Engineering

It's always considerably baffeling when Apple is mocked by random consumers who've never built anything related to engineering though rely on their mobile devices (usually from Apple) daily. It's considerably odd when the mocking comes from the tech press who by now should know better but unsurprisingly don't or simply don't care. Where complaints are abound at the fact that the form factor of the iPhone hasn't changed, a statement which all writers should follow up in detail how the phone actually should be designed seeing as how they know better, to the design of the AirPods ¯\_(ツ)_/¯ there seems to be a significant ingnorance to the chips Apple has designed to steadily march into a future that may come sooner than we believe.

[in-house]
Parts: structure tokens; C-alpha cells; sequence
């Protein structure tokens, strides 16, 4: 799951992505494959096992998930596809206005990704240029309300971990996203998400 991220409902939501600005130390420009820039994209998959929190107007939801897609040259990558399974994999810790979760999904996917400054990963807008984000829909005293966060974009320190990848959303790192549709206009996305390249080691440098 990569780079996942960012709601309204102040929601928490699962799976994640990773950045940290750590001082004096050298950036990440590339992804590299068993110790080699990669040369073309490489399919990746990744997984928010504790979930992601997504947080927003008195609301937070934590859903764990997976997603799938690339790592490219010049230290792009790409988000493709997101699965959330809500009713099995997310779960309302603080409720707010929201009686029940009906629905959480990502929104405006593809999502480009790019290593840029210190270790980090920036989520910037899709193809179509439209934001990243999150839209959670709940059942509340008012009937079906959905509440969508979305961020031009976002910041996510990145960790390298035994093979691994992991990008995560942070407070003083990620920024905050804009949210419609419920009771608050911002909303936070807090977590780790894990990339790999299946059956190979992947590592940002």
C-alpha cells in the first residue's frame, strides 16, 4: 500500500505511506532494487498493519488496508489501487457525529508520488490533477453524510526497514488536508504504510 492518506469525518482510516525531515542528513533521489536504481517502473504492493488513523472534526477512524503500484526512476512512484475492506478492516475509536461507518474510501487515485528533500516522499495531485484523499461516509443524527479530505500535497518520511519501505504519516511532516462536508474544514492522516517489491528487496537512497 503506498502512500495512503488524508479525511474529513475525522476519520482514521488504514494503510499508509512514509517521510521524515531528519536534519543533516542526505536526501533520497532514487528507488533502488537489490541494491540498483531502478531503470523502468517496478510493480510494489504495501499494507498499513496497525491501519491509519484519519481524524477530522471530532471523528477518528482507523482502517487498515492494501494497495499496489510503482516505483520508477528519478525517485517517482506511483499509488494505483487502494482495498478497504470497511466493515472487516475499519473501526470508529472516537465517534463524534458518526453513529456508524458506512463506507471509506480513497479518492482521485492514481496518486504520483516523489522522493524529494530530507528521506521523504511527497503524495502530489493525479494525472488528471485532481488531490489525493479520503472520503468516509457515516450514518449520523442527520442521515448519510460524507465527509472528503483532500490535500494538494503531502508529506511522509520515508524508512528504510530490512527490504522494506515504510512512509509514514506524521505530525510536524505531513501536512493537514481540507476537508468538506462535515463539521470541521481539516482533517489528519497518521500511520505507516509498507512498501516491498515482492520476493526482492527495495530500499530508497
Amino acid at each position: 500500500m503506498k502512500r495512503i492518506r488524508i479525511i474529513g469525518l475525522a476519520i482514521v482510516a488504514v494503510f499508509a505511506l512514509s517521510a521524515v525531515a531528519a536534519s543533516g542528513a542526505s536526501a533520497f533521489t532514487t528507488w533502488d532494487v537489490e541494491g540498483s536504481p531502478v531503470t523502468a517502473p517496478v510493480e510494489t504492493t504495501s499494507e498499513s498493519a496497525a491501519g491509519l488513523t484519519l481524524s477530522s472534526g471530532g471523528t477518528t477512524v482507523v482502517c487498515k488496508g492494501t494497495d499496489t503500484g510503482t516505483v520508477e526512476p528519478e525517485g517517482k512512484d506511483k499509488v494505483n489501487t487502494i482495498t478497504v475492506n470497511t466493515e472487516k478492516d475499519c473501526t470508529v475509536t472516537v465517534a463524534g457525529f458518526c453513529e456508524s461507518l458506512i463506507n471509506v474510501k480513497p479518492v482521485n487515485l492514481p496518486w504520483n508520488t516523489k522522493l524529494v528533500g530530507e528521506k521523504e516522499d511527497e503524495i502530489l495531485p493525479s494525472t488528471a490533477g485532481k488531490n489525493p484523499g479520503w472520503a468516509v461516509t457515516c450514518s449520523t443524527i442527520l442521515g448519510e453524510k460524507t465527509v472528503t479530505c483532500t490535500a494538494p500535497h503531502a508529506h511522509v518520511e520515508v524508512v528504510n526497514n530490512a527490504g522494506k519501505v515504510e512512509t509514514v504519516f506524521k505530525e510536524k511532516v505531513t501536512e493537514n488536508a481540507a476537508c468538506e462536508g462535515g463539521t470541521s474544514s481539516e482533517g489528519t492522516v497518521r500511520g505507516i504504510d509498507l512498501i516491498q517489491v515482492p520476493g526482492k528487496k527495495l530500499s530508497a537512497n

The A-Series chips have lead the iPhone down a path to be more powerful than quite a few laptops on sale from several vendors (hilariously). The M-Series chips have provided sensor data based on integrated accelerometers, gyroscopes and compasses which offload the collecting and processing of sensor data from the main CPU. The S-Series chips power the Apple Watch and clearly heading into a new direction with the latest having a dual core processor. The W-Series that is added into the new AirPods allows for faster processing times in the connetion of the device to the iPhone.

There are several other chip designs the company has built specifically for it's desktop and laptop computers as well as the imaging processors in the cameras on the mobile devices. To ignore this fact and refuse any substantial discussion behind the clear message they're likely sending is, to put it simply, stupid. 

Based on what has been introduced so far I'm curious of what we may see in 2017 with the S3 chip inside the Series 3 watch, could it potentially be paired with a W2 chip allowing for a more immediate connection of the watch to the phone?